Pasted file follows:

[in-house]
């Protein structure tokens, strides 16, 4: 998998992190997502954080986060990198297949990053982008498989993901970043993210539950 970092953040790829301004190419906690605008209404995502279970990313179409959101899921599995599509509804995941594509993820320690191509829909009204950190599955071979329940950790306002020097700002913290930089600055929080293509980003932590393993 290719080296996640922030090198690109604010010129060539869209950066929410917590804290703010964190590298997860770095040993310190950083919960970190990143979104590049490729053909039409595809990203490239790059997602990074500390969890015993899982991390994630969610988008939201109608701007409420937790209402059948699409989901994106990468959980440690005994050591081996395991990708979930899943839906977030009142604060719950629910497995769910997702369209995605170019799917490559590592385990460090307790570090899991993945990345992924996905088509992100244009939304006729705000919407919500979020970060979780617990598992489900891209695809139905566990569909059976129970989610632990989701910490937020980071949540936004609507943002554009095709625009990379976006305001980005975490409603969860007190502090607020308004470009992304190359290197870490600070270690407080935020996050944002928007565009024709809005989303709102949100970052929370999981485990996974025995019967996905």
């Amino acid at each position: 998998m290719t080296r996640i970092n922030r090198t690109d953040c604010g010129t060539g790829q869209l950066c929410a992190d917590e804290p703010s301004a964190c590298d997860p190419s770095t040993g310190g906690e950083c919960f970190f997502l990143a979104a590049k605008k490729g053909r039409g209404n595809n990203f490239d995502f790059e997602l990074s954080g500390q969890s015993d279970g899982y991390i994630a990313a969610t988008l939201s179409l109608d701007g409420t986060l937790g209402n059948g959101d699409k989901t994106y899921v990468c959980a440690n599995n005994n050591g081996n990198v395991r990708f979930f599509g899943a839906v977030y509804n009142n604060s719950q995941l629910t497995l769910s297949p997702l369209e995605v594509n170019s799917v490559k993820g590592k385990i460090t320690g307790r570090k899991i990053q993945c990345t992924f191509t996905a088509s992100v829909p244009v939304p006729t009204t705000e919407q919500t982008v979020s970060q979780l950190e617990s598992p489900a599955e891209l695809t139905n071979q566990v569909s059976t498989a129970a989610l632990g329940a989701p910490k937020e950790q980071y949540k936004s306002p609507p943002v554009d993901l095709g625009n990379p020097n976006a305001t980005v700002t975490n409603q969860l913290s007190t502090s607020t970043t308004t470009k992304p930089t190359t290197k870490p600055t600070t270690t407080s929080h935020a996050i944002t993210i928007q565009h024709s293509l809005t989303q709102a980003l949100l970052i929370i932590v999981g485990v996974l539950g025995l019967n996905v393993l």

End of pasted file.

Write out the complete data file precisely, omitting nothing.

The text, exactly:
[in-house]
């Protein structure tokens, strides 16, 4: 998998992190997502954080986060990198297949990053982008498989993901970043993210539950 970092953040790829301004190419906690605008209404995502279970990313179409959101899921599995599509509804995941594509993820320690191509829909009204950190599955071979329940950790306002020097700002913290930089600055929080293509980003932590393993 290719080296996640922030090198690109604010010129060539869209950066929410917590804290703010964190590298997860770095040993310190950083919960970190990143979104590049490729053909039409595809990203490239790059997602990074500390969890015993899982991390994630969610988008939201109608701007409420937790209402059948699409989901994106990468959980440690005994050591081996395991990708979930899943839906977030009142604060719950629910497995769910997702369209995605170019799917490559590592385990460090307790570090899991993945990345992924996905088509992100244009939304006729705000919407919500979020970060979780617990598992489900891209695809139905566990569909059976129970989610632990989701910490937020980071949540936004609507943002554009095709625009990379976006305001980005975490409603969860007190502090607020308004470009992304190359290197870490600070270690407080935020996050944002928007565009024709809005989303709102949100970052929370999981485990996974025995019967996905």
């Amino acid at each position: 998998m290719t080296r996640i970092n922030r090198t690109d953040c604010g010129t060539g790829q869209l950066c929410a992190d917590e804290p703010s301004a964190c590298d997860p190419s770095t040993g310190g906690e950083c919960f970190f997502l990143a979104a590049k605008k490729g053909r039409g209404n595809n990203f490239d995502f790059e997602l990074s954080g500390q969890s015993d279970g899982y991390i994630a990313a969610t988008l939201s179409l109608d701007g409420t986060l937790g209402n059948g959101d699409k989901t994106y899921v990468c959980a440690n599995n005994n050591g081996n990198v395991r990708f979930f599509g899943a839906v977030y509804n009142n604060s719950q995941l629910t497995l769910s297949p997702l369209e995605v594509n170019s799917v490559k993820g590592k385990i460090t320690g307790r570090k899991i990053q993945c990345t992924f191509t996905a088509s992100v829909p244009v939304p006729t009204t705000e919407q919500t982008v979020s970060q979780l950190e617990s598992p489900a599955e891209l695809t139905n071979q566990v569909s059976t498989a129970a989610l632990g329940a989701p910490k937020e950790q980071y949540k936004s306002p609507p943002v554009d993901l095709g625009n990379p020097n976006a305001t980005v700002t975490n409603q969860l913290s007190t502090s607020t970043t308004t470009k992304p930089t190359t290197k870490p600055t600070t270690t407080s929080h935020a996050i944002t993210i928007q565009h024709s293509l809005t989303q709102a980003l949100l970052i929370i932590v999981g485990v996974l539950g025995l019967n996905v393993l």